Pets In The Workplace

By Rebecca Batisto

Pets In The Workplace

February 20th was #LoveYourPetDay, one of a growing number of days where we celebrate our pets, including National Pet Day and Take Your Dog To Work Day. Over the past few decades, pets have become much more of a forerunner in the family, and that’s also recognized by companies looking to hire.

According to The Society for Human Resources Management, 7% of workforces in 2016 were pet-friendly, up from 4% in 2014. According to Time magazine, that number went up to 8% in 2018 and is continuing to rise.

Employers are finding that bringing a pet to work is now becoming a reason that new hires accept a job offered, which makes employers feel driven to add the benefit to their standard offerings. The comfort of having your pet with you all day can have a positive effect on mood and sometimes lead to a boost in productivity, but what are the risks? Who is liable for accidents or mishaps with pets in the workplace?

People working within the pet’s home.

“Dogs and cats have accounted for more than 1,900 claims since 2014 received by SAIF, Oregon’s not-for-profit workers’ compensation insurance company.”

Many of the insurance claims are a result of workers performing their job in the space where the pet lives, like home health employees receiving bites or scratches from the homeowner’s pet. Without workers’ compensation insurance, the homeowner, in this case, would be potentially liable for the medical costs and, perhaps, any loss of wages as a result of the mishap.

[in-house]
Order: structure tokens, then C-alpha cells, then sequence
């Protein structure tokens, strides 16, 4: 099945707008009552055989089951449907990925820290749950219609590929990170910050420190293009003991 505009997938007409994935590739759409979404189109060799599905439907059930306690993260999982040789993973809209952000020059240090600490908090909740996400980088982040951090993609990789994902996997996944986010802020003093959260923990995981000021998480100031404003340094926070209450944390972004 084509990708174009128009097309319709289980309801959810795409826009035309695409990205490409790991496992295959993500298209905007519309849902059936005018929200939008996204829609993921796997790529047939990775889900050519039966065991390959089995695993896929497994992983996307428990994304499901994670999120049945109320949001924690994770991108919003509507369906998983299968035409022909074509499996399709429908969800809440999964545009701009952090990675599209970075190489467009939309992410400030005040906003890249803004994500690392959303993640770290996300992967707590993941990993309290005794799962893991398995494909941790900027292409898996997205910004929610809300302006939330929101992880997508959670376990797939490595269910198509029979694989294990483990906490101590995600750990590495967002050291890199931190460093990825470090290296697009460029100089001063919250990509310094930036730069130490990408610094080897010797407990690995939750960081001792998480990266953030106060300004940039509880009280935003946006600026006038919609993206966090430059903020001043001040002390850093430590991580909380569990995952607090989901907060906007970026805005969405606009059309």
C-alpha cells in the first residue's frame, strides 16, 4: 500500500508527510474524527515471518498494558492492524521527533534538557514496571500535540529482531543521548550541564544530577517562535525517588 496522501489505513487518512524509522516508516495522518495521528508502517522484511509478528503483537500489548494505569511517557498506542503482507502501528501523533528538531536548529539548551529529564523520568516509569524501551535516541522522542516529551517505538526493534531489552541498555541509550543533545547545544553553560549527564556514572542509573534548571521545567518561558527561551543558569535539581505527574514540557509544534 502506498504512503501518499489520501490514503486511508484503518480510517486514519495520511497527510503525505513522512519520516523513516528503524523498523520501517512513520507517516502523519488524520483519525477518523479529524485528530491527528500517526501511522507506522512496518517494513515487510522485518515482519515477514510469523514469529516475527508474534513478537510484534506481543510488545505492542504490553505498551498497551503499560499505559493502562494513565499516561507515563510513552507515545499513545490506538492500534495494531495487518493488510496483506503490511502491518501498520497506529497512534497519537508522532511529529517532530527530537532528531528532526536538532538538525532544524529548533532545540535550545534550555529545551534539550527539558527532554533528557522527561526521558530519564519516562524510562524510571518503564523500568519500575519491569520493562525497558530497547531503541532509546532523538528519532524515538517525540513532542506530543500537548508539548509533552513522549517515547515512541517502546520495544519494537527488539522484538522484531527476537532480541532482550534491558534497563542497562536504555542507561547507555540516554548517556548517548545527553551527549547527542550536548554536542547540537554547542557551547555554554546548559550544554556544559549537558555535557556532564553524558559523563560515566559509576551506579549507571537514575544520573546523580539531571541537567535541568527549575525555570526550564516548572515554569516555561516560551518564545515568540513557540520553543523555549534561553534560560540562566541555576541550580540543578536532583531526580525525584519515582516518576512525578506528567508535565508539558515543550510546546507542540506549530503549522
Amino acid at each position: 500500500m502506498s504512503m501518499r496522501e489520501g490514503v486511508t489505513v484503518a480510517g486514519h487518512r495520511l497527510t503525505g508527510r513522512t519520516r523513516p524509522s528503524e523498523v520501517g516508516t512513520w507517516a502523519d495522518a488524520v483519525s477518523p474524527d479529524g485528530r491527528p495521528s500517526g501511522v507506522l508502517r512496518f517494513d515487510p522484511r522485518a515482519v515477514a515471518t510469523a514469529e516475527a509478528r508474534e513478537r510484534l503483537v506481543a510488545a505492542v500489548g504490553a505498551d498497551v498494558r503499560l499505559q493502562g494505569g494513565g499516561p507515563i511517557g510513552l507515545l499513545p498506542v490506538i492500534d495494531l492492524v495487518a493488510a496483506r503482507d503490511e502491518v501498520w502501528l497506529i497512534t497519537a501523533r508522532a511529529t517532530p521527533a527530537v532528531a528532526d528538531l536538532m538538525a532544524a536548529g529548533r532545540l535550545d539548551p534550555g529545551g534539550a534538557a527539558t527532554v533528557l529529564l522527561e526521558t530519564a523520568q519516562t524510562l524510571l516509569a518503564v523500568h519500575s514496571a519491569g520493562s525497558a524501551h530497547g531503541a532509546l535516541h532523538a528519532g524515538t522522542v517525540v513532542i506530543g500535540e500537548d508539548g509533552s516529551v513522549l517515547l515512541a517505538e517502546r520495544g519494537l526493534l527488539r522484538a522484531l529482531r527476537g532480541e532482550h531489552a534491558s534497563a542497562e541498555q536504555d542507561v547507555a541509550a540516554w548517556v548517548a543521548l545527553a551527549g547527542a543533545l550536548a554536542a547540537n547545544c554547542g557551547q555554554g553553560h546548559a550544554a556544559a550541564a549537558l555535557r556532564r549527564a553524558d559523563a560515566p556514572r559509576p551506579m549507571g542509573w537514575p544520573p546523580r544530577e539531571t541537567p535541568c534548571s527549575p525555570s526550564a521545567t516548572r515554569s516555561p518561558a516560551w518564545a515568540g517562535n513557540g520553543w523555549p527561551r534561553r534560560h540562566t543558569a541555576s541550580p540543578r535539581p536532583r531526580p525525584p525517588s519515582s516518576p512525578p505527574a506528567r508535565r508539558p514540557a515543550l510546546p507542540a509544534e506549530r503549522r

Pets within the office.

The benefits of allowing pets in the workplace are easy to recognize: better employee morale, hiring increases, and increased socialization between employees and teams. On the flip side, the downfalls are few, but those few are important!

By allowing pets in the workplace, employers are increasing their risks. There is an undeniable risk of a pet harming an employee, but there are other risks as well. For example, employees may file a claim if they find it hard to work in such close proximity to pets due to allergies. Putting policies in place can minimize these risks but will not entirely eliminate it.

If you are considering allowing employees to bring pets to the workplace, talk to your workers’ compensation advisor about the risks and whether they outweigh the benefits, and what steps to put in place before allowing your workplace to become a woofplace.

Normandy Insurance can help. If you need to review your workers’ compensation policy, or have questions about liabilities, contact us today: tel:+18666886442 or click through to our contact page: Contact Us

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